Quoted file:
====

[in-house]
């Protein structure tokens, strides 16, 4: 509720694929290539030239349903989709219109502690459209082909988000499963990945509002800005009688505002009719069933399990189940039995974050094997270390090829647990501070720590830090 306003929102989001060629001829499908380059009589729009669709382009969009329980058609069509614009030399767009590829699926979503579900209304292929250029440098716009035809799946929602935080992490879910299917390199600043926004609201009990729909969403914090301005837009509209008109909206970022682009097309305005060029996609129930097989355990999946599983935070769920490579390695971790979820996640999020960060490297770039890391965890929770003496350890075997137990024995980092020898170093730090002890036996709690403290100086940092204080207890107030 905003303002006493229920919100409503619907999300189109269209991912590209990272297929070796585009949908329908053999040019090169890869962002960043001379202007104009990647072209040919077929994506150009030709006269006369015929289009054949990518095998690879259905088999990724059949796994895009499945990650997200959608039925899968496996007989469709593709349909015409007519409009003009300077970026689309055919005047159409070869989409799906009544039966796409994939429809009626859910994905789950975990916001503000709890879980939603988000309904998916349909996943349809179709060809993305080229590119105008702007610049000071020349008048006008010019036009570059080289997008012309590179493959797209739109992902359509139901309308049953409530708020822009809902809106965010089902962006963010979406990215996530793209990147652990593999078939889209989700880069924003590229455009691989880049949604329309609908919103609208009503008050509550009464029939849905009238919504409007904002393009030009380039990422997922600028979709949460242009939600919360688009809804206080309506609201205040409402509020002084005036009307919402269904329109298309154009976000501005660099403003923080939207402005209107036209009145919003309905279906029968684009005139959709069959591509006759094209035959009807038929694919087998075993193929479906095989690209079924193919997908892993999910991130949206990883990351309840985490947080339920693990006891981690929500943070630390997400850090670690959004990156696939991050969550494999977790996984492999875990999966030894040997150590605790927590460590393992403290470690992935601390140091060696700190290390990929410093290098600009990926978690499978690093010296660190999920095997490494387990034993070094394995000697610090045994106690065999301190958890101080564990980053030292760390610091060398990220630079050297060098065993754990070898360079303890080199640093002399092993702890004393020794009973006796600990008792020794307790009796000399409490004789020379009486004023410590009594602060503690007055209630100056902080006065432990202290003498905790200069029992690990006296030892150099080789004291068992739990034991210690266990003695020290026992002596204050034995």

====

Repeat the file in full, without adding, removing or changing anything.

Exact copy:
[in-house]
């Protein structure tokens, strides 16, 4: 509720694929290539030239349903989709219109502690459209082909988000499963990945509002800005009688505002009719069933399990189940039995974050094997270390090829647990501070720590830090 306003929102989001060629001829499908380059009589729009669709382009969009329980058609069509614009030399767009590829699926979503579900209304292929250029440098716009035809799946929602935080992490879910299917390199600043926004609201009990729909969403914090301005837009509209008109909206970022682009097309305005060029996609129930097989355990999946599983935070769920490579390695971790979820996640999020960060490297770039890391965890929770003496350890075997137990024995980092020898170093730090002890036996709690403290100086940092204080207890107030 905003303002006493229920919100409503619907999300189109269209991912590209990272297929070796585009949908329908053999040019090169890869962002960043001379202007104009990647072209040919077929994506150009030709006269006369015929289009054949990518095998690879259905088999990724059949796994895009499945990650997200959608039925899968496996007989469709593709349909015409007519409009003009300077970026689309055919005047159409070869989409799906009544039966796409994939429809009626859910994905789950975990916001503000709890879980939603988000309904998916349909996943349809179709060809993305080229590119105008702007610049000071020349008048006008010019036009570059080289997008012309590179493959797209739109992902359509139901309308049953409530708020822009809902809106965010089902962006963010979406990215996530793209990147652990593999078939889209989700880069924003590229455009691989880049949604329309609908919103609208009503008050509550009464029939849905009238919504409007904002393009030009380039990422997922600028979709949460242009939600919360688009809804206080309506609201205040409402509020002084005036009307919402269904329109298309154009976000501005660099403003923080939207402005209107036209009145919003309905279906029968684009005139959709069959591509006759094209035959009807038929694919087998075993193929479906095989690209079924193919997908892993999910991130949206990883990351309840985490947080339920693990006891981690929500943070630390997400850090670690959004990156696939991050969550494999977790996984492999875990999966030894040997150590605790927590460590393992403290470690992935601390140091060696700190290390990929410093290098600009990926978690499978690093010296660190999920095997490494387990034993070094394995000697610090045994106690065999301190958890101080564990980053030292760390610091060398990220630079050297060098065993754990070898360079303890080199640093002399092993702890004393020794009973006796600990008792020794307790009796000399409490004789020379009486004023410590009594602060503690007055209630100056902080006065432990202290003498905790200069029992690990006296030892150099080789004291068992739990034991210690266990003695020290026992002596204050034995």